Search results for: first-order-methods-in-optimization

First Order Methods in Optimization

Author : Amir Beck
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The primary goal of this book is to provide a self-contained, comprehensive study of the main ?rst-order methods that are frequently used in solving large-scale problems. First-order methods exploit information on values and gradients/subgradients (but not Hessians) of the functions composing the model under consideration. With the increase in the number of applications that can be modeled as large or even huge-scale optimization problems, there has been a revived interest in using simple methods that require low iteration cost as well as low memory storage. The author has gathered, reorganized, and synthesized (in a unified manner) many results that are currently scattered throughout the literature, many of which cannot be typically found in optimization books. First-Order Methods in Optimization offers comprehensive study of first-order methods with the theoretical foundations; provides plentiful examples and illustrations; emphasizes rates of convergence and complexity analysis of the main first-order methods used to solve large-scale problems; and covers both variables and functional decomposition methods.

First order and Stochastic Optimization Methods for Machine Learning

Author : Guanghui Lan
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This book covers not only foundational materials but also the most recent progresses made during the past few years on the area of machine learning algorithms. In spite of the intensive research and development in this area, there does not exist a systematic treatment to introduce the fundamental concepts and recent progresses on machine learning algorithms, especially on those based on stochastic optimization methods, randomized algorithms, nonconvex optimization, distributed and online learning, and projection free methods. This book will benefit the broad audience in the area of machine learning, artificial intelligence and mathematical programming community by presenting these recent developments in a tutorial style, starting from the basic building blocks to the most carefully designed and complicated algorithms for machine learning.

First Order Methods in Large Scale Semidenite Optimization

Author : Michael Bürgisser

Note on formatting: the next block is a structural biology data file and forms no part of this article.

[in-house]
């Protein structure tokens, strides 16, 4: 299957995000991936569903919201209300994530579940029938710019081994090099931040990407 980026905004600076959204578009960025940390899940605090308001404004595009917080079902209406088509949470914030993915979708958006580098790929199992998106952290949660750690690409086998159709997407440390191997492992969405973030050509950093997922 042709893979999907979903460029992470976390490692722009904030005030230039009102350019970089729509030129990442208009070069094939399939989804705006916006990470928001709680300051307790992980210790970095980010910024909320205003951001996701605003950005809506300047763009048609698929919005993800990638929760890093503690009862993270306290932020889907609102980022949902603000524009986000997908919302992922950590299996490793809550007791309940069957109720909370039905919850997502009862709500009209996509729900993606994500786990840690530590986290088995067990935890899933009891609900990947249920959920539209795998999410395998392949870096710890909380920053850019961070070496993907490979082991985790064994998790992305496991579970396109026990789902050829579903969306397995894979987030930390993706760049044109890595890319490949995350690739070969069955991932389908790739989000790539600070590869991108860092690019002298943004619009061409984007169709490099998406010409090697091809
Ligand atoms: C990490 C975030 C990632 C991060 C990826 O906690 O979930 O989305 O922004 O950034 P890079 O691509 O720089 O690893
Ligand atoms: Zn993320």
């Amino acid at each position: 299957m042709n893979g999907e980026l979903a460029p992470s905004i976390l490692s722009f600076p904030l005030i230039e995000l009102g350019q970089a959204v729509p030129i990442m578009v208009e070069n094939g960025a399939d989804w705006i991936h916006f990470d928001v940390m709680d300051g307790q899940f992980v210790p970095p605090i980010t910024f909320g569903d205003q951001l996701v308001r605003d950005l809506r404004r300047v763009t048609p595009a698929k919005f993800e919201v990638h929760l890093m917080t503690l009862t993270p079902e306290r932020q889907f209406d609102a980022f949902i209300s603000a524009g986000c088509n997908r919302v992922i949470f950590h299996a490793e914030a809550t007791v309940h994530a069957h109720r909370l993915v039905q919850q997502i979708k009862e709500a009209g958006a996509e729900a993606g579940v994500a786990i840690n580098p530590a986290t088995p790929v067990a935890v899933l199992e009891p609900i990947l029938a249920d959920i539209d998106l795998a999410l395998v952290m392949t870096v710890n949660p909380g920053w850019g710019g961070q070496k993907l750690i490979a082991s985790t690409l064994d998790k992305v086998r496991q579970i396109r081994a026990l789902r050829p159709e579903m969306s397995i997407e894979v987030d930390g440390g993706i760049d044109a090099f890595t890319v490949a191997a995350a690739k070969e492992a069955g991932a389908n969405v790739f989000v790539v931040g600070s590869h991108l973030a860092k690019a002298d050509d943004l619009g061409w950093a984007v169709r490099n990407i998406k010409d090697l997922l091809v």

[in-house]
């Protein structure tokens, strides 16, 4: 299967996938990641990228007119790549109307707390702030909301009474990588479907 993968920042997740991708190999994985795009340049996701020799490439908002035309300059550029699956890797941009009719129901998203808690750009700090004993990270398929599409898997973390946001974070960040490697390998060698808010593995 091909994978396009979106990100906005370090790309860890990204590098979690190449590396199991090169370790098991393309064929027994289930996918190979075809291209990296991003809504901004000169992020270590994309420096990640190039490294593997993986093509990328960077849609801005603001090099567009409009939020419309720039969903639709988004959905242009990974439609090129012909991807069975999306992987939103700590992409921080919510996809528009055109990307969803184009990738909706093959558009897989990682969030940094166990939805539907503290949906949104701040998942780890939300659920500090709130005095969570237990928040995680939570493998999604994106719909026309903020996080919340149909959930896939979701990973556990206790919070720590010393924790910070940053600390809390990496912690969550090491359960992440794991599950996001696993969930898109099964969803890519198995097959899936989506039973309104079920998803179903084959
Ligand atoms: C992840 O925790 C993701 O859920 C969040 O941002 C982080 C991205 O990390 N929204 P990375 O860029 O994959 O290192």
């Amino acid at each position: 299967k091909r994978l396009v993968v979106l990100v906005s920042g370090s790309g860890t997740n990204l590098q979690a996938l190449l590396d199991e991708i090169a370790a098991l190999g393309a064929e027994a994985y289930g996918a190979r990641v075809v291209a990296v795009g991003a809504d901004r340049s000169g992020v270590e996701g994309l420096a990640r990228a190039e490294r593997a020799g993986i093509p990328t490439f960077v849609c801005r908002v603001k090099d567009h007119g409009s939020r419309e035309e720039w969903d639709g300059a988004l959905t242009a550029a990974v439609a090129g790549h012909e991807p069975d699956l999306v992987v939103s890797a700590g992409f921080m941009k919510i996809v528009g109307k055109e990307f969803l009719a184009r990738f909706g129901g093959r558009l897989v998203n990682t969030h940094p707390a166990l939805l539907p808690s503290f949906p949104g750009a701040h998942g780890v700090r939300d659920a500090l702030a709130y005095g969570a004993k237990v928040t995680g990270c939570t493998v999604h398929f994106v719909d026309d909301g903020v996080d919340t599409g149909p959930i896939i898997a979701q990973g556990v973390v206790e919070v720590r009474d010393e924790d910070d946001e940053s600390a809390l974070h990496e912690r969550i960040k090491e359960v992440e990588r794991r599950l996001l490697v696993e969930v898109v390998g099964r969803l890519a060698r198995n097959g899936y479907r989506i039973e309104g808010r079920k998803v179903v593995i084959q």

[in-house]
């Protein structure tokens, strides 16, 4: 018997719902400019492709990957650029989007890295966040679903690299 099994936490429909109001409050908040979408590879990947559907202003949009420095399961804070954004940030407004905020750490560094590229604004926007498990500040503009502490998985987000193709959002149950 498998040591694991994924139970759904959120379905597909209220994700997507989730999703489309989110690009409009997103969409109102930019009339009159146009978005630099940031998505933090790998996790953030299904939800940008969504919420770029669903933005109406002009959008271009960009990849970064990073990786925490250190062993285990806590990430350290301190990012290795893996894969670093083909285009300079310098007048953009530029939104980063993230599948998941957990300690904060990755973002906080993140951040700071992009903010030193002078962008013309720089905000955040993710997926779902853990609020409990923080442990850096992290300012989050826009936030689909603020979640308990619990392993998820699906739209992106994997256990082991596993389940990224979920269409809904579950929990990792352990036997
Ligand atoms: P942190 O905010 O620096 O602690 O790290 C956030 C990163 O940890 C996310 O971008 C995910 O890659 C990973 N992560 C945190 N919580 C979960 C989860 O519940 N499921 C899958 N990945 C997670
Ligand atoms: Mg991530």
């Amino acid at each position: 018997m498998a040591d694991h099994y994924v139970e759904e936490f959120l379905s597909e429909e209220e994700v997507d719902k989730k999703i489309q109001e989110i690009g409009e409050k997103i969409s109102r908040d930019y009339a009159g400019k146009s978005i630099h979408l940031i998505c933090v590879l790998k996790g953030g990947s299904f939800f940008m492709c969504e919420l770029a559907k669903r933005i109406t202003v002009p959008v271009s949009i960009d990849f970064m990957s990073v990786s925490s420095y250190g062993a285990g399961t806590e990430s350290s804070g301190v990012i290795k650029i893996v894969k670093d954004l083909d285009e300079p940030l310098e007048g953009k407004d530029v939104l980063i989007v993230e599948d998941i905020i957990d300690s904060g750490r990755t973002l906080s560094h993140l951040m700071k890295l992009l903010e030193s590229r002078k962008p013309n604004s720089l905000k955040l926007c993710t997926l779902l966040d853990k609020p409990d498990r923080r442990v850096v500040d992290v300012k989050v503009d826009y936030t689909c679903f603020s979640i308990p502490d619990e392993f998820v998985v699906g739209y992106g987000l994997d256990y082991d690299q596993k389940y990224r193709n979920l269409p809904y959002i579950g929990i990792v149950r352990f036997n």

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Semidefinite Optimization has attracted the attention of many researchers over the last twenty years. It has nowadays a huge variety of applications in such different fields as Control, Structural Design, Statistics, or in the relaxation of hard combinatorial problems. In this thesis, we focus on the practical tractability of large-scale semidefinite optimization problems. From a theoretical point of view, these problems can be solved by polynomial-time Interior-Point methods approximately. The complexity estimate of Interior-Point methods grows logarithmically in the inverse of the solution accuracy, but with the order 3.5 in both the matrix size and the number of constraints. The later property prohibits the resolution of large-scale problems in practice. In this thesis, we present new approaches based on advanced First-Order methods such as Smoothing Techniques and Mirror-Prox algorithms for solving structured large-scale semidefinite optimization problems up to a moderate accuracy. These methods require a very specific problem format. However, generic semidefinite optimization problems do not comply with these requirements. In a preliminary step, we recast slightly structured semidefinite optimization problems in an alternative form to which these methods are applicable, namely as matrix saddle-point problems. The final methods have a complexity result that depends linearly in both the number of constraints and the inverse of the target accuracy. Smoothing Techniques constitute a two-stage procedure: we derive a smooth approximation of the objective function at first and apply an optimal First-Order method to the adapted problem afterwards. We present a refined version of this optimal First-Order method in this thesis. The worst-case complexity result for this modified scheme is of the same order as for the original method. However, numerical results show that this alternative scheme needs much less iterations than its original counterpart to find an approximate solution in practice. Using this refined version of the optimal First-Order method in Smoothing Techniques, we are able to solve randomly generated matrix saddle-point problems involving a hundred matrices of size 12'800 x 12'800 up to an absolute accuracy of 0.0012 in about four hours. Smoothing Techniques and Mirror-Prox methods require the computation of one or two matrix exponentials at every iteration when applied to the matrix saddle-point problems obtained from the above transformation step. Using standard techniques, the efficiency estimate for the exponentiation of a symmetric matrix grows cubically in the size of the matrix. Clearly, this operation limits the class of problems that can be solved by Smoothing Techniques and Mirror-Prox methods in practice. We present a randomized Mirror-Prox method where we replace the exact matrix exponential by a stochastic approximation. This randomized method outperforms all its competitors with respect to the theoretical complexity estimate on a significant class of large-scale matrix saddle-point problems. Furthermore, we show numerical results where the randomized method needs only about 58% of the CPU time of the deterministic counterpart for solving approximately randomly generated matrix saddle-point problems with a hundred matrices of size 800 x 800. As a side result of this thesis, we show that the Hedge algorithm - a method that is heavily used in Theoretical Computer Science - can be interpreted as a Dual Averaging scheme. The embedding of the Hedge algorithm in the framework of Dual Averaging schemes allows us to derive three new versions of this algorithm. The efficiency guarantees of these modified Hedge algorithms are at least as good as, sometimes even better than, the complexity estimates of the original method. We present numerical experiments where the refined methods significantly outperform their vanilla counterpart.